Coughing, a sign of potential problems with your dog’s heart

  • Sharing is caring

Heart disease in dogs is more common than you think unfortunately, and early detection of a potential heart condition can make a significant difference in how well and how long your pet lives.

Meet Gucci, an adorable 11 years old Pikingese. His mum, Brae, noticed that Gucci started coughing at night a while ago. While occasional coughing might be easily dismissed as not a big deal (given we humans cough sometimes), Brae realised something could be wrong when Gucci coughed almost every night and had no signs of getting better on his own. When presented with this video of his coughing in action, her veterinarian immediately knew a X-ray was required, allow ing the veterinarian to assess the heart (its size, shape, and location), lungs (looking for fluid within or around the lungs as can happen in severe heart disease), along with other diagnostic tests e.g. blood tests and ultrasound.

Watch how Gucci coughs:  

With coughing as one obvious symptom indicating possible health condition, Dr Karen Shaw Becker sheds light on 6 key signs which we can look out for:

1. Coughing. A recent, persistent cough that is worse at night, or when your pet has been laying down, or stands up from a sitting or reclining position is one of the more obvious signs of a potential issue with the heart. Cats with heart disease usually don’t cough.

2. Exercise intolerance. If your pet seems to be moving around less and is reluctant to play or exercise, it’s a red flag. She may begin to wear out after just a short exercise session, and you may notice she’s breathing heavier after exertion. Another sign is purplish or pale gums.

3. Respiratory distress. Pets with a heart problem often have an increased respiration rate during sleep. A normal respiration rate is under 32 breaths per minute, and you can check your pet’s rate by counting the rises or falls of his chest for one minute. If he’s taking more than 32 breaths per minute or you notice there is an abdominal effort to breathe, it may indicate a heart problem.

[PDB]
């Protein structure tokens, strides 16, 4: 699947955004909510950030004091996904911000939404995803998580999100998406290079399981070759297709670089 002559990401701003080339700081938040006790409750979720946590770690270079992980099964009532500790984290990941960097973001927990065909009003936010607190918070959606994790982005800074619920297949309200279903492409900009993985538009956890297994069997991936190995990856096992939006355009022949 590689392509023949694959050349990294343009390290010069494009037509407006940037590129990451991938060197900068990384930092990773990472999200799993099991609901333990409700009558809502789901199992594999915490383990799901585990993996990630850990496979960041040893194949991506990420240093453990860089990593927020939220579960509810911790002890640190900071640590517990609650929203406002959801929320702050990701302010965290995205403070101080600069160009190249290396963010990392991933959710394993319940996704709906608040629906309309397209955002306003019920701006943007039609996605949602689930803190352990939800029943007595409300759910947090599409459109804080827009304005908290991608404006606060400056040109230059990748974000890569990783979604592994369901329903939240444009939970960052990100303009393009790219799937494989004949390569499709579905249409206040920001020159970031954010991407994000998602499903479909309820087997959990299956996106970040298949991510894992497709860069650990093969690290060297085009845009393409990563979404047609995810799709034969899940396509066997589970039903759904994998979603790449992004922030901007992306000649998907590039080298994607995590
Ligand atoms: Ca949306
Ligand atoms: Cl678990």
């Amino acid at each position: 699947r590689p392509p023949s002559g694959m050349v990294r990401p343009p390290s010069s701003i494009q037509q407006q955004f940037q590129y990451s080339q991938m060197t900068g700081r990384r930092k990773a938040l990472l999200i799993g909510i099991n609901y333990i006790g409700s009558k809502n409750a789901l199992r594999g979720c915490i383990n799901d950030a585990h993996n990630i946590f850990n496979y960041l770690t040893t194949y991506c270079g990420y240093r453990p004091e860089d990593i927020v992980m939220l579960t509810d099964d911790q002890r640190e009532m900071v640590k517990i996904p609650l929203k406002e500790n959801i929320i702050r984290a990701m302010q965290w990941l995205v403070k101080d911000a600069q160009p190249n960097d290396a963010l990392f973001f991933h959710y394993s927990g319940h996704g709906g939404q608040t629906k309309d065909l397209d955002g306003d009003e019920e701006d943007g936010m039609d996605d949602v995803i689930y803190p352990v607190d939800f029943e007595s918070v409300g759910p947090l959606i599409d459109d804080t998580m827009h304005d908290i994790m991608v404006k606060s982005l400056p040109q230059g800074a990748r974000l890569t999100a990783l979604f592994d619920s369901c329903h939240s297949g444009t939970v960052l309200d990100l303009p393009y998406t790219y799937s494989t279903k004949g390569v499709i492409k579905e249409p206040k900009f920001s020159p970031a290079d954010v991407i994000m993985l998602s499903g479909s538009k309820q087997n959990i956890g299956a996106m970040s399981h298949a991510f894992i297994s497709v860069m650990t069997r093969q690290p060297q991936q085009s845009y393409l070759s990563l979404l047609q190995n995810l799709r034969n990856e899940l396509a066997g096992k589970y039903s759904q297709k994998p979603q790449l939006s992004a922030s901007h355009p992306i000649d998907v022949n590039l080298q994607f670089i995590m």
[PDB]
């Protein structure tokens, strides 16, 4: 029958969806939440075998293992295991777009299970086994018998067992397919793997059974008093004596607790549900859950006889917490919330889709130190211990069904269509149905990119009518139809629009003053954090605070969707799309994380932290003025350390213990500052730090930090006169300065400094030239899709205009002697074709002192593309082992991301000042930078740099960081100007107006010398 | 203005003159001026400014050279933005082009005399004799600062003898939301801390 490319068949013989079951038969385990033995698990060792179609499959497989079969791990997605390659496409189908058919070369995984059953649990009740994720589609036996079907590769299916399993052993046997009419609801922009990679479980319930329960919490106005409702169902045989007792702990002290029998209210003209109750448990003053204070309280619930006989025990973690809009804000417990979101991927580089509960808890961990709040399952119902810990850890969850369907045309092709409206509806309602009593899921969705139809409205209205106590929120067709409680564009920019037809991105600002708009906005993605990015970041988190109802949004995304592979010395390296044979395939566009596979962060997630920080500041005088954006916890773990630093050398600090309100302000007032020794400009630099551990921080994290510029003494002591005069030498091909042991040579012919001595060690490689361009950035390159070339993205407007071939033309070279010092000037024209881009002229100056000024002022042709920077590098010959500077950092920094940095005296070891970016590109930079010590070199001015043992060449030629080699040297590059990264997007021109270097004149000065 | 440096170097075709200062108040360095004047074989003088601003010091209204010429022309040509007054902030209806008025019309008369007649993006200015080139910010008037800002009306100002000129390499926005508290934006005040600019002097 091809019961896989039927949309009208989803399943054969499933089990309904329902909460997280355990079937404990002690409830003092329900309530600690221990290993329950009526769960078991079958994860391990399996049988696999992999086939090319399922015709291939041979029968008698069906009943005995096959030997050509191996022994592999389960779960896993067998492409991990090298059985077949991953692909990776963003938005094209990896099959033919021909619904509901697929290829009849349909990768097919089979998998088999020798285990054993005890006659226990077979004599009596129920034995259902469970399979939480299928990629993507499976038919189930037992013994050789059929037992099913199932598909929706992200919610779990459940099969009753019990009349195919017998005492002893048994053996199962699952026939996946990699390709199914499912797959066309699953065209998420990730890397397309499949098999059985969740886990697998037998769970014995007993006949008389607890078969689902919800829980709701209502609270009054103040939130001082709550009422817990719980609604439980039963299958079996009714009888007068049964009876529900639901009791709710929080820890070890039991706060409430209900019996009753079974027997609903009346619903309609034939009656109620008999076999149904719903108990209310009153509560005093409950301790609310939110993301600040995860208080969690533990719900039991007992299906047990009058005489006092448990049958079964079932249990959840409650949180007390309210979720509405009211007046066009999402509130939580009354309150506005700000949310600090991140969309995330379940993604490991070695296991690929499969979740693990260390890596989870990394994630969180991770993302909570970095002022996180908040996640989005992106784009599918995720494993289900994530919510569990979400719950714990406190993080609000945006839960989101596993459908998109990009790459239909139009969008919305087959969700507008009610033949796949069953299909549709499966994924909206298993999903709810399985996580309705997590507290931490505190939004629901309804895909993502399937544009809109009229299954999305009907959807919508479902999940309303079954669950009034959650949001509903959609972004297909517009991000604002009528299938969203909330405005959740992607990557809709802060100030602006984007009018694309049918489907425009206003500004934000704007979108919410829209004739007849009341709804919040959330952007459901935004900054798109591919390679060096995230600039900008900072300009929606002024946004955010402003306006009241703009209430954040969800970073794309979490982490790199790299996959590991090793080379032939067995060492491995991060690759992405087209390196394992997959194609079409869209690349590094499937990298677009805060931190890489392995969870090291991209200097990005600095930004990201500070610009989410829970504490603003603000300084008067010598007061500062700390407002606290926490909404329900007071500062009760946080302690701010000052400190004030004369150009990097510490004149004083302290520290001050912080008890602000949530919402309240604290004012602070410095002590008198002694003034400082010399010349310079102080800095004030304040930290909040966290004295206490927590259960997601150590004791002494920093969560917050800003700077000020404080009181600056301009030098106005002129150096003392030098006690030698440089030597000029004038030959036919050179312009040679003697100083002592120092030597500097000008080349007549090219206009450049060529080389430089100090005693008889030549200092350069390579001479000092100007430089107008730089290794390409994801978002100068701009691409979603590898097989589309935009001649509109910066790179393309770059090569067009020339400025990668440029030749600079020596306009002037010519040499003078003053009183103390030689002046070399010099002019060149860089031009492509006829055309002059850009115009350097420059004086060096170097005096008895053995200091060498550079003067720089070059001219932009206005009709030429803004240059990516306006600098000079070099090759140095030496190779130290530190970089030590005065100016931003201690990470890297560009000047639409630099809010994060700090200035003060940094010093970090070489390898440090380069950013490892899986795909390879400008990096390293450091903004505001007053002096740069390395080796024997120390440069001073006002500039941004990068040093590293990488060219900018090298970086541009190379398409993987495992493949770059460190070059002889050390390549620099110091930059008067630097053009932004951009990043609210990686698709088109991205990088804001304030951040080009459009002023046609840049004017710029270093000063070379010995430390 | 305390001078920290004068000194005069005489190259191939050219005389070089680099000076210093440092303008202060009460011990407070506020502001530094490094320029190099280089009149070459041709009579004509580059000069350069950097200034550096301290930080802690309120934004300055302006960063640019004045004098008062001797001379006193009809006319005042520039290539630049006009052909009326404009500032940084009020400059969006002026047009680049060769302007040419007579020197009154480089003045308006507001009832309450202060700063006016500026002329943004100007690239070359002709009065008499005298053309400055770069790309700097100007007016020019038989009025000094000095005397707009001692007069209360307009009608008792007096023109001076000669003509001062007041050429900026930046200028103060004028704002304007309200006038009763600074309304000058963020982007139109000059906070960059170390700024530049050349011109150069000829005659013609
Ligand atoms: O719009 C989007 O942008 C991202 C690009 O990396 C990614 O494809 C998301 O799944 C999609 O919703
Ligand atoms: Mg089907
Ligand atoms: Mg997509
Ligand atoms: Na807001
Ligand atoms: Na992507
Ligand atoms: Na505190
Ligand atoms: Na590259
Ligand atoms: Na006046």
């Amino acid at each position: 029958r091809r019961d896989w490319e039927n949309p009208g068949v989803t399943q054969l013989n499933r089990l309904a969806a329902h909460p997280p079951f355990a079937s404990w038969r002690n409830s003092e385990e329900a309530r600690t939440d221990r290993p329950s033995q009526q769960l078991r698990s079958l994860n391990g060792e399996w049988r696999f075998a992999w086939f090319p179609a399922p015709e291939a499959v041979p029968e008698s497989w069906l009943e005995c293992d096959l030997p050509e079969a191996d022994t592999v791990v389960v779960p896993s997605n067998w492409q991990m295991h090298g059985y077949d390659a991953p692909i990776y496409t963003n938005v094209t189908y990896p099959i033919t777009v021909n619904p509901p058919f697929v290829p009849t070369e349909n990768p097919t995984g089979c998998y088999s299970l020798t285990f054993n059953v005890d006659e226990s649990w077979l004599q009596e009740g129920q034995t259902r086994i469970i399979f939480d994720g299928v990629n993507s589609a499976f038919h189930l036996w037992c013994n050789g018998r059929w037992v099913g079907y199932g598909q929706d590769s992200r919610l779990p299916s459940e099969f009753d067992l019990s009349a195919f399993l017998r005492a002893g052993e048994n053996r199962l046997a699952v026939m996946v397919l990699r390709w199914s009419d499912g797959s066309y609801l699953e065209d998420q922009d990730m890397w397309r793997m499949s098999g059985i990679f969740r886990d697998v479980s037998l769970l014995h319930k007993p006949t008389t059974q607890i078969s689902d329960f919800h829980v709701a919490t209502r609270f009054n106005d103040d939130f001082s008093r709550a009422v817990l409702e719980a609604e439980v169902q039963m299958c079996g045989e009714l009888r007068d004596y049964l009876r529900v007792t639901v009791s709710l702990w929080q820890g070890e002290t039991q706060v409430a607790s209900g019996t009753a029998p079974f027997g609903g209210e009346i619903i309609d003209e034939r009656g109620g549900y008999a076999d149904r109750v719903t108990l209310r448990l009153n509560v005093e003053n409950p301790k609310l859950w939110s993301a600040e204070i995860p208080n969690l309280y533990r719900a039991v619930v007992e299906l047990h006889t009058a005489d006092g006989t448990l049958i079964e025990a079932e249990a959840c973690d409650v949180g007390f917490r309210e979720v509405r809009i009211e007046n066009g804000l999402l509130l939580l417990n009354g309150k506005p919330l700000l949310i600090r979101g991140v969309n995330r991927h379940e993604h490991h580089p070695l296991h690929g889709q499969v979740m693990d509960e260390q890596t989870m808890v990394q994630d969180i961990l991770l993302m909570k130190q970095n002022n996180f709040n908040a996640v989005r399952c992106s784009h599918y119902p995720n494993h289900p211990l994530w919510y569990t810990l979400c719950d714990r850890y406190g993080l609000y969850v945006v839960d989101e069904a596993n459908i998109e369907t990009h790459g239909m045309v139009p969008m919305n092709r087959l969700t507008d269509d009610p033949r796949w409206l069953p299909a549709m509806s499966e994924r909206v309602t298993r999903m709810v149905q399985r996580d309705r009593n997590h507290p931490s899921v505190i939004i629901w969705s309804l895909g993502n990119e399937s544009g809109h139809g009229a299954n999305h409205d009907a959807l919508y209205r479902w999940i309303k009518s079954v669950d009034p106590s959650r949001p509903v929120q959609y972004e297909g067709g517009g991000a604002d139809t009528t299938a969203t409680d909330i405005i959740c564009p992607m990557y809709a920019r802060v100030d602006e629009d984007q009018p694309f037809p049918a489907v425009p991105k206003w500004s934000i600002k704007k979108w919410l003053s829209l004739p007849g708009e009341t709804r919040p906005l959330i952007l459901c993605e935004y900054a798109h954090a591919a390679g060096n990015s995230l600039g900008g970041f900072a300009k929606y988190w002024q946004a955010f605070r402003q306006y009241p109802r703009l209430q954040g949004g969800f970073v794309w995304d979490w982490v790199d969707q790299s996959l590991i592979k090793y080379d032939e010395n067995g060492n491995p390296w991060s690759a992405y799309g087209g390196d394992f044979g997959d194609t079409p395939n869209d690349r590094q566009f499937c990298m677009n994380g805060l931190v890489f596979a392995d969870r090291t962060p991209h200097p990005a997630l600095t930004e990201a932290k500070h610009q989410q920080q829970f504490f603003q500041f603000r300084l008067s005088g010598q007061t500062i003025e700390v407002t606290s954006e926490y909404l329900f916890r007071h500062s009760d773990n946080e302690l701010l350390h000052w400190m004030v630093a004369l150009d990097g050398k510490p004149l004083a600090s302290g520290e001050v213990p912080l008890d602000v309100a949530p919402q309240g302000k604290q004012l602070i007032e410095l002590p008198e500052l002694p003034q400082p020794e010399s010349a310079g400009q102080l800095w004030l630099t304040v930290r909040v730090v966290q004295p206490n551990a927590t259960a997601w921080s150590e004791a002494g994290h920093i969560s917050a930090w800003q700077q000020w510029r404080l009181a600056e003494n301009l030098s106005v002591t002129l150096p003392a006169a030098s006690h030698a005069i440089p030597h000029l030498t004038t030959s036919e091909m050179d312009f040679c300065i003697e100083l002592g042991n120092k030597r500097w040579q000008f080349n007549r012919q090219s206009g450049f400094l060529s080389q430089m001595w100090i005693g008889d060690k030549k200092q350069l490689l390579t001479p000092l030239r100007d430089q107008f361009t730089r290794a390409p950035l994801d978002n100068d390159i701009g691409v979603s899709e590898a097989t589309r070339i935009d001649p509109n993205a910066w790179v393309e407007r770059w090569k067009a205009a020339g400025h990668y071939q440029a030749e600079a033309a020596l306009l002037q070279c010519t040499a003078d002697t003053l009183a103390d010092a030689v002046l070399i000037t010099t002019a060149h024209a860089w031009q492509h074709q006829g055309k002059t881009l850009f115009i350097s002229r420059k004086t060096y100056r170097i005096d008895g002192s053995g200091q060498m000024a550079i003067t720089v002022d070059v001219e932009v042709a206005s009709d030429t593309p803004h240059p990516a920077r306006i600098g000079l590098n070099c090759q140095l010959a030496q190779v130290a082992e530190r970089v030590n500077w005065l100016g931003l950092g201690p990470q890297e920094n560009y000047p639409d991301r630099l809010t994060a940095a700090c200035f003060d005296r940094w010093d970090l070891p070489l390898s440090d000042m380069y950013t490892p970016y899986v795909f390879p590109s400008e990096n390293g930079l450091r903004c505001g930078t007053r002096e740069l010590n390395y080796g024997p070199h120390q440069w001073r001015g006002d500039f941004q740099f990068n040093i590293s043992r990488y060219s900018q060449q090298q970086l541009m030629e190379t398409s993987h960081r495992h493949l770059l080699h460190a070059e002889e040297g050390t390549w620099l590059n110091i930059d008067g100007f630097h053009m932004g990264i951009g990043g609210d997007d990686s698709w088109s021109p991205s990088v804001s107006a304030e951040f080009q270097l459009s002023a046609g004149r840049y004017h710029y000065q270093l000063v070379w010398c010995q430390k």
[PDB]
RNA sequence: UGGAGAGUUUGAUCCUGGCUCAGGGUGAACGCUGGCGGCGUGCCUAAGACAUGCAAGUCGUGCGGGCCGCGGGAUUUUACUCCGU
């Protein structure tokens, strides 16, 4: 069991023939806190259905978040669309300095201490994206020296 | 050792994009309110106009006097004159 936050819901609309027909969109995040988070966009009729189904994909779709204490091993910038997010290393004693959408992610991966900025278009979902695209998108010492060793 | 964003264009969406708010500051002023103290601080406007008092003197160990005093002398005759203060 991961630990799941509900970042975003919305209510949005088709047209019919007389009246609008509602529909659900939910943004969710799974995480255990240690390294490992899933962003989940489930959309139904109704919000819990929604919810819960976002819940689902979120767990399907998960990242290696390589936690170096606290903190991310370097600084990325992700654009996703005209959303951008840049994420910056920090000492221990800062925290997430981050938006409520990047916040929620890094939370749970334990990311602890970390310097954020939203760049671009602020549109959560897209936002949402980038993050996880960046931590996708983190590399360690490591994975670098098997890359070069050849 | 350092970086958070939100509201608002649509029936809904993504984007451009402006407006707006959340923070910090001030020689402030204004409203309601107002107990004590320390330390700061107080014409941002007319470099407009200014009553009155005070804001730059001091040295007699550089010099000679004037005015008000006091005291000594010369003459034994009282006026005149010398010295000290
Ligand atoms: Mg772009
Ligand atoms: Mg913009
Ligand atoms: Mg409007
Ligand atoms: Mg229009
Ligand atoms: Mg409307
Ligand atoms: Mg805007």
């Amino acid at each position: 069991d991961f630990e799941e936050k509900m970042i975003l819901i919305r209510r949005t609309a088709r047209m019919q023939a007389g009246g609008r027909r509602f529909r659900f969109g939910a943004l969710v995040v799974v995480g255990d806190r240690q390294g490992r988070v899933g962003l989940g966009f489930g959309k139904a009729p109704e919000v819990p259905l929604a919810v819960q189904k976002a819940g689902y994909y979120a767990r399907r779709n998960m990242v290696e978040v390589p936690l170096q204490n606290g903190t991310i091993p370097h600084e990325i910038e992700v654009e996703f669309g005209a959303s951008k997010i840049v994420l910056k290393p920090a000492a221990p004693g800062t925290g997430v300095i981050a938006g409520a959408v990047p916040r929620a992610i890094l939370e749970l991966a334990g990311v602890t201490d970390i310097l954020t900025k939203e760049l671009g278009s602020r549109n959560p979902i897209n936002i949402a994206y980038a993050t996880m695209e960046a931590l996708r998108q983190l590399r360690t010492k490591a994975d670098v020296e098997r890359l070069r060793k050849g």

4. Behavior changes. In a dog, look for increased or generalized restlessness, especially at night, as though she can’t decide where to lie down. In cats, withdrawing or hiding can be a sign of compromised heart function.

5. Fainting or collapsing. If heart disease is severe or advanced, pets may faint or collapse. Cats may experience collapsing episodes accompanied by paralysis of the front or back legs, and vocalization. These are clearly signs of a very serious medical emergency and your pet needs to see a veterinarian right away.

6. Weight fluctuations. Pets with long-term heart disease typically experience weight loss, but weight gain is also possible as a result of fluid accumulation in the abdomen. Look for a bloated or pot belly.

Heart disease in dogs can be congenital (hereditary), but the vast majority of cases (95 percent) are acquired. You can reduce the chance your pet will acquire heart problems by taking the following steps:

1. Feed a human-grade, meat-based diet, and eliminate all fillers such as grains and unnecessary carbohydrates

2. Help your pet maintain a healthy body weight through regular aerobic exercise

3. Take excellent care of your pet’s dental health (bacteria from dirty mouths have been linked to heart valve infections) Back to Gucci, who has been diagnosed to have stage B2 or C of heart disease with pulmonary hypertension, is being taken good care of. Under proper medical treatment and attentivecare, his sign of coughing at night fades and his waistline becomes back to normally slim just like a few year ago.

Video credit: Gucci’s pawrent, Brae Ho


Hellodog does not provide medical advice, diagnosis or treatment. See more details here.

  • Sharing is caring
Be the first to comment

Log in
Don't have an account? Sign up now — it's fast and free.

You may also like

Sign up for Subscription

Special offers and free parenting tips delivered to your inbox, a few times a month.